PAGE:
Homeless in America

A Qualitative Analysis of Homeless Children in the US

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A comprehensive study of homeless children as they relate to homeless families, indicates a number of findings that suggest an overwhelming negative effect on the child. Children living under these conditions will experience much higher numbers of psychosocial issues including specific deficits with inter and intra personal relationships. Exploration of these problems give a rather convoluted picture and approach to the issue.


Many people find the idea of being homeless hard to grasp, obscure, but for some it's very much a reality. According to Child Trends Databank there are a total of 1.4 million displaced children across the US (Child Trends Databank 2015).

This is a complex issue with many variables and circumstances. "Doing what you have to do" is not an excuse that dismisses the neglect of a child; those children need immediate extraction. On the other hand, there are parents going through financial crisis, those who don't have support. The people denied sanctuary at a shelter who have nowhere else to go. The people who lost their jobs and are out of options. How do we provide them with the support they need without criminalizing their experience by taking their away their kids and ultimately forcing them to avoid "help."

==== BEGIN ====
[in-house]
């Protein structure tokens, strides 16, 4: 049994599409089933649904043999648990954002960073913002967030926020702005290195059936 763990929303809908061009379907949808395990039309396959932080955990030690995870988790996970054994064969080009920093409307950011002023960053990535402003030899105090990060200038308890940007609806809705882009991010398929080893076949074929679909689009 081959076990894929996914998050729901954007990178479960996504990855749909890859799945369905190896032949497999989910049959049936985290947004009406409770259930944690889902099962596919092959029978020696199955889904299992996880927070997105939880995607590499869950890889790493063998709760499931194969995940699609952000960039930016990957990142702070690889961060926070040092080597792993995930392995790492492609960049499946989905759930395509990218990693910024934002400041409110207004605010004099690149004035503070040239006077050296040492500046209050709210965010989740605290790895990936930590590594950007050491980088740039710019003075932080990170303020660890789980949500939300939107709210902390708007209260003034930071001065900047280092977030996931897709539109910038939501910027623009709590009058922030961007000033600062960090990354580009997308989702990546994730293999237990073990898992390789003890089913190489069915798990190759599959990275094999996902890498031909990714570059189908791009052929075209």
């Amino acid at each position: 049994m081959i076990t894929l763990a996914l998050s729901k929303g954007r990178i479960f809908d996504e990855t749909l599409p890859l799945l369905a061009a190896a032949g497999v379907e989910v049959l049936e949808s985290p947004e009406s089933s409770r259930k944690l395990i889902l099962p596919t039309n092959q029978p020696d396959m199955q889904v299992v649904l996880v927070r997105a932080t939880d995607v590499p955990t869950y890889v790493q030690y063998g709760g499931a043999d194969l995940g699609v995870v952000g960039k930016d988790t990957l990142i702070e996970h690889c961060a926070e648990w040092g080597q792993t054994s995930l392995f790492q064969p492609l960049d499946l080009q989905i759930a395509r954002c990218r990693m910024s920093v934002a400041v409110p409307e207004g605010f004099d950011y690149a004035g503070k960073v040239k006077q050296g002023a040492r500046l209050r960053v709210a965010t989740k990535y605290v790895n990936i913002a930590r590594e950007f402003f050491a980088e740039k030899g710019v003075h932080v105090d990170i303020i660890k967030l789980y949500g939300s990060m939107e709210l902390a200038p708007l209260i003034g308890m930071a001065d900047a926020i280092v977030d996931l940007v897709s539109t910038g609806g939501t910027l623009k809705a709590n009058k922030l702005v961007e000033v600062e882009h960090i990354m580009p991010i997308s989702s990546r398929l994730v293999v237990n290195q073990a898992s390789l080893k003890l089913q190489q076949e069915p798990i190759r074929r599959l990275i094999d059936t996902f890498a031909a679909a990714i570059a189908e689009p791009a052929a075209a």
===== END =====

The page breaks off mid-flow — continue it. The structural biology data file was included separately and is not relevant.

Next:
Hard Times Generation: Families living in cars


Research on this matter was conducted on a number of fronts including review of journals, news articles, and statistics from school districts and cities. Peer reviewed journal articles made up the bulk of the research and came from databases including: CINAHL Complete, CQ Researcher, Google Scholar, and Academic OneFile.

Results & Findings

The Child Trends Databank reports that during the 2013-14 school year there were 1.4 million homeless students, a statistic that fails to include the number of homeless children enrolled in the public school system (Child Trends Databank, 2015). The databank states that this statistic has more than doubled (590,000) since the 2004-05 school year.

Figure 1